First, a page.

LTC Bullet:  LTC Good News/Bad News

Friday, January 25, 2013

Seattle—

LTC Comment:  2013 is a year of danger and opportunity for long-term care financing policy.  Find out why after the ***news.***

*** ILTCI CONFERENCE:  The 13th Annual Inter-Company Long-Term Care Insurance Conference is coming up March 3 to March 6 in Dallas, Texas.  Get all the details and register here:  http://www.iltciconf.org/. ***

*** HELP US fight the good fight for rational LTC policy and responsible LTC planning in this critical year of 2013.  Join the Center if you’re not a member.  Upgrade to Premium Membership, Premium Elite Membership, or Regional Representative status.  Encourage your company to become a corporate sponsor of the Center so you get all the benefits of membership at no personal expense and your company gets all the benefits of corporate membership.  Find out all you need to know from our “Membership Levels and Benefits” schedule here:  http://www.centerltc.com/MembershipLevelsandBenefits.htm.  Contact Damon at 206-283-7036 or damon@centerltc.com to join or upgrade quickly and easily. ***

*** CLIPPING SERVICE.  The Center for Long-Term Care Reform’s “clipping service” is the best way to stay abreast of critical professional news.  Don’t waste your valuable time and effort searching the internet and reading a lot of junk just to locate what you really need to know.  Steve Moses has to do that anyway and he’ll save you the trouble, send you an average of three key items to review per day, and provide a representative quote and a link to the source so you can dig deeper if you wish.  Premium members of the Center and higher ($250+ per year) receive our clippings at no extra charge.  Corporate members receive one complimentary clipping service subscription upon request and are eligible for additional subscriptions at a discounted rate.  For details, contact Damon at 206-283-7036 or damon@centerltc.com. ***

 

LTC BULLET:  LTC GOOD NEWS/BAD NEWS

LTC Comment:  The American Taxpayer Relief Act of 2012, aka the “fiscal cliff” deal, repealed the CLASS Act and created a 15-member “Long-Term Care Commission” to design a LTC service delivery and financing system for the United States.

The good news is that long-term care is again on the country’s public policy radar screen to a degree we’ve not seen since the Pepper Commission in 1990.  The bad news is the same as the good news. 

What if the new LTC Commission—three members each to be appointed any day now by the President, the Senate Majority and Minority Leaders, and the House Speaker and Minority Leader—flubs this opportunity, recommends even worse policies than already plague long-term care, and gets them passed?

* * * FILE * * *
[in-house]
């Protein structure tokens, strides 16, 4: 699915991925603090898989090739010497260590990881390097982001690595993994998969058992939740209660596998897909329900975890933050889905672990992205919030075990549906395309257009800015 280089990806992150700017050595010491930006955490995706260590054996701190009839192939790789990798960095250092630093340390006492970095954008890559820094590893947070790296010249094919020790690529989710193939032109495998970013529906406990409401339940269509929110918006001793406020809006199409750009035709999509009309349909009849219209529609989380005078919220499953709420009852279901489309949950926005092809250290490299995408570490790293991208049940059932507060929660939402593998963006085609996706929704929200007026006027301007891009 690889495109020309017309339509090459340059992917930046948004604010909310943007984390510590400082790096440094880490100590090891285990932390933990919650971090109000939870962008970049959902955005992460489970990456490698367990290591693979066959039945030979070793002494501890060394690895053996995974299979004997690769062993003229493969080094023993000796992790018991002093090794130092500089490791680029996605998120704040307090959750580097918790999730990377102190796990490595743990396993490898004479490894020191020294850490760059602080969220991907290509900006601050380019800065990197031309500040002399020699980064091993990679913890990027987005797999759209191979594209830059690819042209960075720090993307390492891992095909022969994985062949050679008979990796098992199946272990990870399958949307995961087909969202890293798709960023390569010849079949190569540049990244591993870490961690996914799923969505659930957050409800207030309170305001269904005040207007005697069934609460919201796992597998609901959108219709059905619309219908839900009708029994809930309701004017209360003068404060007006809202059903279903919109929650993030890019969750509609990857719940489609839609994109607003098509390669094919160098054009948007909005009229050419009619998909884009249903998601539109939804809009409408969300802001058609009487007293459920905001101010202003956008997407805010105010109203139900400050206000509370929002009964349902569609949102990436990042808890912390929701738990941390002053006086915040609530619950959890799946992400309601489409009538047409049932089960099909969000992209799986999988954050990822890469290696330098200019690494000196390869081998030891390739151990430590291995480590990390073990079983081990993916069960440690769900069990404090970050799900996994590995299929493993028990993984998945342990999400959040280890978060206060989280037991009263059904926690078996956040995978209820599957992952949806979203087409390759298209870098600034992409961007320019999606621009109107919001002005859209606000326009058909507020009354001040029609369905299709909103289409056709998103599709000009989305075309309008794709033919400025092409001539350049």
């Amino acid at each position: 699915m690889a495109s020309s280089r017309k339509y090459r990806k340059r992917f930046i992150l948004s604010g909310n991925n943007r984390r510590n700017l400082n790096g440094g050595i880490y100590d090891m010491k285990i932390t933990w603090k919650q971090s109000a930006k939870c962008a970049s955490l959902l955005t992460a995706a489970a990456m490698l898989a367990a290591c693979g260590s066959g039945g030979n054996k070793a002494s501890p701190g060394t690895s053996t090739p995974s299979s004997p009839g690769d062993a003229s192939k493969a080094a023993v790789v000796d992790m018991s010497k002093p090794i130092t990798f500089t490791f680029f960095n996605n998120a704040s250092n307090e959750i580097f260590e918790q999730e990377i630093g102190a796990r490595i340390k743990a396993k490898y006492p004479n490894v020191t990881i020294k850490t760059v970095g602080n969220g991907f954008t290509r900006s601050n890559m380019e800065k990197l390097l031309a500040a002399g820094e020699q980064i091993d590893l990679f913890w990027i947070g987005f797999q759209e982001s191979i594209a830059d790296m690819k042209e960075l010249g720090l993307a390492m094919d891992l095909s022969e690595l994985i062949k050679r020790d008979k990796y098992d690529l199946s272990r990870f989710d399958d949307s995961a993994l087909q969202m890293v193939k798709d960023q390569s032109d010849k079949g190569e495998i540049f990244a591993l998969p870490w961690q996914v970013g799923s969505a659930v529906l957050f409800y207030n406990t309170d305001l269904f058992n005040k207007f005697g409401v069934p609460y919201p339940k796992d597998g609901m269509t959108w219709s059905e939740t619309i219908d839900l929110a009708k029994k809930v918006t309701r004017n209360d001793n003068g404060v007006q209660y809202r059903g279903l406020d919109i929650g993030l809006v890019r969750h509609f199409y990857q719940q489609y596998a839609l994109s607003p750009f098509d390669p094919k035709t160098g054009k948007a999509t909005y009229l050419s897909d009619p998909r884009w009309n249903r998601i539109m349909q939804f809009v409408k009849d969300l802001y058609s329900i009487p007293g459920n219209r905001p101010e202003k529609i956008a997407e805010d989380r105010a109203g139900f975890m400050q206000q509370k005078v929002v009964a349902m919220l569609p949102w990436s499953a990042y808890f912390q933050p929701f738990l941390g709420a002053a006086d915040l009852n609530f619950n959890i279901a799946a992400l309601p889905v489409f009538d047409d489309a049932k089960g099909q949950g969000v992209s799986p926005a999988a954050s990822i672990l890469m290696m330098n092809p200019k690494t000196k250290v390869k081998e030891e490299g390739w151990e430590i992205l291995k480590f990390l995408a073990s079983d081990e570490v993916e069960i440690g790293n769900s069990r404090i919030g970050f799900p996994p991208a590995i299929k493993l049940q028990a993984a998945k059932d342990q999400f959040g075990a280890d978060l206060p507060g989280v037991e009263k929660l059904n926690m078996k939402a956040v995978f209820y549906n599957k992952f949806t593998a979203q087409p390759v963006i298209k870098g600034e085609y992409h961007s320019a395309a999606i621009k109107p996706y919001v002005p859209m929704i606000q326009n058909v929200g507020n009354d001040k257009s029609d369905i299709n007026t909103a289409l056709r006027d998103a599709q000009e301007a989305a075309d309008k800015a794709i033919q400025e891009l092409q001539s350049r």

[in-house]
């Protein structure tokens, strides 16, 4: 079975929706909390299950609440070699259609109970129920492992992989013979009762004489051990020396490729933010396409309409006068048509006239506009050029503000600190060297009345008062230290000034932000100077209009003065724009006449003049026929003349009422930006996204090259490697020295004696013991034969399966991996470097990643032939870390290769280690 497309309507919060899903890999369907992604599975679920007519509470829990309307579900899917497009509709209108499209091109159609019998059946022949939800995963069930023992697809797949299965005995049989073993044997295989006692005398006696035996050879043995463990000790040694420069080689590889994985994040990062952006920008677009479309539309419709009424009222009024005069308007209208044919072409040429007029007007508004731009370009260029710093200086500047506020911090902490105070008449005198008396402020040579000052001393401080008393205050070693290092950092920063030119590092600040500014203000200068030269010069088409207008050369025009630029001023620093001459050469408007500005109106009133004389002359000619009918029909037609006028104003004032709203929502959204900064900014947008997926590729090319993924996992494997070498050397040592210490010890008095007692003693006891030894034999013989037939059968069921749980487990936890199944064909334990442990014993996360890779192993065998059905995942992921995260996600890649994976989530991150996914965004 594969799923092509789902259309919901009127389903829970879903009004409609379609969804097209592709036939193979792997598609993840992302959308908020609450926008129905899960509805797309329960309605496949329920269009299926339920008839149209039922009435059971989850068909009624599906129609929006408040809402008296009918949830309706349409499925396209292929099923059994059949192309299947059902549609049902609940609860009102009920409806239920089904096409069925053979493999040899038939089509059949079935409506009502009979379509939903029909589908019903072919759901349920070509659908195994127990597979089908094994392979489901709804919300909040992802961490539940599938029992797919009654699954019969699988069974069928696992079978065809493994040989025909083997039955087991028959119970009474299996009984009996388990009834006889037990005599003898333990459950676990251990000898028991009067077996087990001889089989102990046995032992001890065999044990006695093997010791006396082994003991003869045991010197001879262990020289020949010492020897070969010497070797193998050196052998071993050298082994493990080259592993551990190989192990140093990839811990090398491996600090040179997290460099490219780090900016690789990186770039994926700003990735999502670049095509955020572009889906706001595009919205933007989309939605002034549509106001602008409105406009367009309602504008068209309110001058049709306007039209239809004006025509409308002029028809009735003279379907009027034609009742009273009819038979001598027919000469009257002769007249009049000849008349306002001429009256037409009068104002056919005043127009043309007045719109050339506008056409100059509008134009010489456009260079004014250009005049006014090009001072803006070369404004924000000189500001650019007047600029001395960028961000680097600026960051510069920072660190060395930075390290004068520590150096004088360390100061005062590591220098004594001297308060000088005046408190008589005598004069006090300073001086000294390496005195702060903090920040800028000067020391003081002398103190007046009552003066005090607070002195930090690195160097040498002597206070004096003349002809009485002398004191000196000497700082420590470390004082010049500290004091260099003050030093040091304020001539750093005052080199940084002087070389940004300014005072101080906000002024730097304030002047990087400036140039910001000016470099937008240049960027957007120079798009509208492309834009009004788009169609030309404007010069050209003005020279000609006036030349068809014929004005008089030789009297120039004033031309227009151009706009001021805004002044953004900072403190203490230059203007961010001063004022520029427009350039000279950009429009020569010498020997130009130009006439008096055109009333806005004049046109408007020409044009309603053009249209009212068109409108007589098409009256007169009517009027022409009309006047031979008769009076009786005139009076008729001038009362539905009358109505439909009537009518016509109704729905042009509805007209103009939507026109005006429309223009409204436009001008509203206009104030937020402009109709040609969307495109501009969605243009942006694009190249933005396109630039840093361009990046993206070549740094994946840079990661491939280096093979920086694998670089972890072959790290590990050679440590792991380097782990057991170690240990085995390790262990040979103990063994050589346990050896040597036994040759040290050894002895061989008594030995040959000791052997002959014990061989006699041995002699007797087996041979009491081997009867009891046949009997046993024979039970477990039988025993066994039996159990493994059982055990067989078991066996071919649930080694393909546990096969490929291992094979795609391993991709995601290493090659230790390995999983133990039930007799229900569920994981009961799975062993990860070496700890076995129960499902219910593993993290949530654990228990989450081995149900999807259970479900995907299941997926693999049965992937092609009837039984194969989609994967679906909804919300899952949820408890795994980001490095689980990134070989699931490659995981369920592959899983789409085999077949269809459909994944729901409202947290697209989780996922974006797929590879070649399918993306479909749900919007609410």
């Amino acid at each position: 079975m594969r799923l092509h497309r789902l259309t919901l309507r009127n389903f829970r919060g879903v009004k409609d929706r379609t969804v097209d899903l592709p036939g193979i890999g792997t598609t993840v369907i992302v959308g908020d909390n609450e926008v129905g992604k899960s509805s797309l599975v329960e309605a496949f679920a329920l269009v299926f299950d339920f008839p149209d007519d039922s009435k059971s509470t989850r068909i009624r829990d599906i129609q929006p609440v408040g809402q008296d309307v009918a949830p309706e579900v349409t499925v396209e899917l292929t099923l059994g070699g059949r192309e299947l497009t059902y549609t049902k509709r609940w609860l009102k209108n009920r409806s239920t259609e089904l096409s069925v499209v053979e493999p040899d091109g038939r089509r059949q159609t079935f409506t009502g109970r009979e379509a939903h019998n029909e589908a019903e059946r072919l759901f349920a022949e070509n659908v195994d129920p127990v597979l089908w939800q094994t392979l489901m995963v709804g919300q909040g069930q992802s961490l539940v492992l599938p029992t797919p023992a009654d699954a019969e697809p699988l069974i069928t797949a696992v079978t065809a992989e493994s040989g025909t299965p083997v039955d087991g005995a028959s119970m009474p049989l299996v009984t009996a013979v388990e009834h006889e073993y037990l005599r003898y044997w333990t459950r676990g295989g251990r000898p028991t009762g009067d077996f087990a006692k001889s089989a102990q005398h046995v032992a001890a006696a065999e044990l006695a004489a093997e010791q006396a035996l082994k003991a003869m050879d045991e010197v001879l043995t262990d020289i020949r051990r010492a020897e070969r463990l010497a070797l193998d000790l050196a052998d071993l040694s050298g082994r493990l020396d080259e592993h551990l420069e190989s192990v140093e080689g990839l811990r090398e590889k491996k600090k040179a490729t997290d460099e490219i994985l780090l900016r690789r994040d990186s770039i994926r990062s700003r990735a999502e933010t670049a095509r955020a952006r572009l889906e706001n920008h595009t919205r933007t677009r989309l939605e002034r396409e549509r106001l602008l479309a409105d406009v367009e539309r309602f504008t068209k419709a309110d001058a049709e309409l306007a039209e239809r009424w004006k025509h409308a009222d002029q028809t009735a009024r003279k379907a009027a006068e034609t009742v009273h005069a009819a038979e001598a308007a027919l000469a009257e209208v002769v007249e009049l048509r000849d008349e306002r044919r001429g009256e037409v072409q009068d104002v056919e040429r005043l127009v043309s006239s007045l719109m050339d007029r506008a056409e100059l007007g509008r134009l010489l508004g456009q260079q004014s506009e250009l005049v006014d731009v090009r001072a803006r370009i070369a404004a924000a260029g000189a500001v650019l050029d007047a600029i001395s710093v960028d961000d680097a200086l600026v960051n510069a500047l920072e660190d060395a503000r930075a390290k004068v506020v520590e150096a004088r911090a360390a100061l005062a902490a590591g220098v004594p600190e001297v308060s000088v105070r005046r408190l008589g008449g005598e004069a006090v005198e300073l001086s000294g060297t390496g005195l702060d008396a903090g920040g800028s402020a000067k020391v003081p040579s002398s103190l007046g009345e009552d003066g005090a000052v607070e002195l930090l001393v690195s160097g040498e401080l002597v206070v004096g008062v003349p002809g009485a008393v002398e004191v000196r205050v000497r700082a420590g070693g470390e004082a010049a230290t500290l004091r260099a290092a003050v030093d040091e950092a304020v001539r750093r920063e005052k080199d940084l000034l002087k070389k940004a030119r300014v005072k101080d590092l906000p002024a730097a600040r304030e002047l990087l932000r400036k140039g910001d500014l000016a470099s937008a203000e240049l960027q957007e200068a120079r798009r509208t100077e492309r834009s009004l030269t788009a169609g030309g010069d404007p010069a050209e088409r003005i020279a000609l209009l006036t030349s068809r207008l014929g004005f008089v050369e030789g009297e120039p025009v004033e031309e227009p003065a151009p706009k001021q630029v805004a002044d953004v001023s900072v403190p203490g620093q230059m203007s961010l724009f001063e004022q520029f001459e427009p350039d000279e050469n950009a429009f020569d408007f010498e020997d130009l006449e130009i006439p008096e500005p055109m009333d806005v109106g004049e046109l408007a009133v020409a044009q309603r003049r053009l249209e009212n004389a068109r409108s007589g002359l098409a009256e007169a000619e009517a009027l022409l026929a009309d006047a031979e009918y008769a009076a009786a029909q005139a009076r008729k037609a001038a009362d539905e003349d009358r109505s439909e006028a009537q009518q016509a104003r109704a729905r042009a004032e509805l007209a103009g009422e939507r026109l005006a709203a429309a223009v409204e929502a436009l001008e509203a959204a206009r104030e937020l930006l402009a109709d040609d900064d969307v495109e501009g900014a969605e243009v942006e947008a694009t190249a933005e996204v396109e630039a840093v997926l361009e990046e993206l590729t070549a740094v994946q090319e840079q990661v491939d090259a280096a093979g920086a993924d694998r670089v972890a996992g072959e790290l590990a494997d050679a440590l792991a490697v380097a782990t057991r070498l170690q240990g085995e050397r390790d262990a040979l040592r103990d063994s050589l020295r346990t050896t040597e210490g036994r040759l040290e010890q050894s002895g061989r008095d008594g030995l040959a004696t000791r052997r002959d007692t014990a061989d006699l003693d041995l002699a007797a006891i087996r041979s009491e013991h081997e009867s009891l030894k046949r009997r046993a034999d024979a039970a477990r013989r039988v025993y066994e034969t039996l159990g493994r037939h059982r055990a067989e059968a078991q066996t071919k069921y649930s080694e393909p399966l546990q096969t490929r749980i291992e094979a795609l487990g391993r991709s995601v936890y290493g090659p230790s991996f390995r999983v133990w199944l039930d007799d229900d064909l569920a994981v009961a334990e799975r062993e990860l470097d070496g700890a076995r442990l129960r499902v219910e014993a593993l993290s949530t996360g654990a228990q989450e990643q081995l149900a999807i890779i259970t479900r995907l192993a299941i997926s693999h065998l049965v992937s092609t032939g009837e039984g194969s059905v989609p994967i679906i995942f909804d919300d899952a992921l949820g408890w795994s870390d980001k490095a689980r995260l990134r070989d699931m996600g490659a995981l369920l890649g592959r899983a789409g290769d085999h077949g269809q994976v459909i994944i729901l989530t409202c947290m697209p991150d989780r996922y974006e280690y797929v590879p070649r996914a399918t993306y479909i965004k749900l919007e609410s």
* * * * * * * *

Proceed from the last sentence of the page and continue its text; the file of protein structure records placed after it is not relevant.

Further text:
That’s why the Center for Long-Term Care Reform will keep a close eye on the LTC Commission’s deliberations.  We’ll do all we can to bring hard data, thoughtful analysis, and irrefutable logic to its attention.  For now, however, here’s another perspective on the good news and bad news about long-term care.

Following is an edited transcript of a speech delivered by Center president Stephen Moses to an audience of leading LTC insurance producers, distributors and carriers at a conference on January 12, 2013 sponsored by Long-Term Care Financial Partners.

Don’t miss the irony in Steve’s speech.  The good news for LTC insurance is actually very bad news for the U.S. economy.  The only way to reconcile this seeming conflict is to resolve the LTC financing crisis in the right way.  That’s exactly what the Center for Long-Term Care Reform will recommend to the LTC Commission.

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“The Good News and Bad News About Long-Term Care”
by
Stephen A. Moses

I have good news and bad news.

I’ll spend one minute on the bad news and the rest of my time on the good news.

The bad news is that all the reasons consumers have been in denial about the risk and cost of long-term care still apply and they are getting worse.

  • Government programs still pay for most expensive long-term care in the USA.
  • Government LTC benefits are much easier to get than most people realize. 
  • And the Federal Reserve still forces interest rates to near zero which compels carriers to raise premiums to compensate, making LTCI harder to sell.

OK.  So much for the bad news.

Here’s why LTC insurance carriers, distributors and producers are in the catbird seat primed to do well doing good for your clients and for your country.

First of all, everything that makes LTC insurance necessary remains true and is becoming more so.  For example:

  • 8,000 Americans turn 65 every day and that will continue for the next 18 years.
  • 70 % of people 65+ will need some LTC and 20% will need 5 years or more
  • LTC is very expensive:  As of 2012, over $80,000 per year for a nursing home; over $42,000 for assisted living; and over $60,000 for a home health aide on a daily 8-hour shift

But we’ve known all that since the inception of LTC insurance in the 1970s.  Nothing new there.

So what is new?  Why will the LTC insurance market explode within your career horizons and probably during the current four-year presidential term?

In a nutshell, all the obstacles to a strong LTC insurance market are about to come crashing down.

Let me walk you through them one by one.

  • The demographic bombshell of aging boomers is only now beginning to explode with the first of the 77-million-strong generation becoming fully eligible for Social Security last year and for Medicare the year before.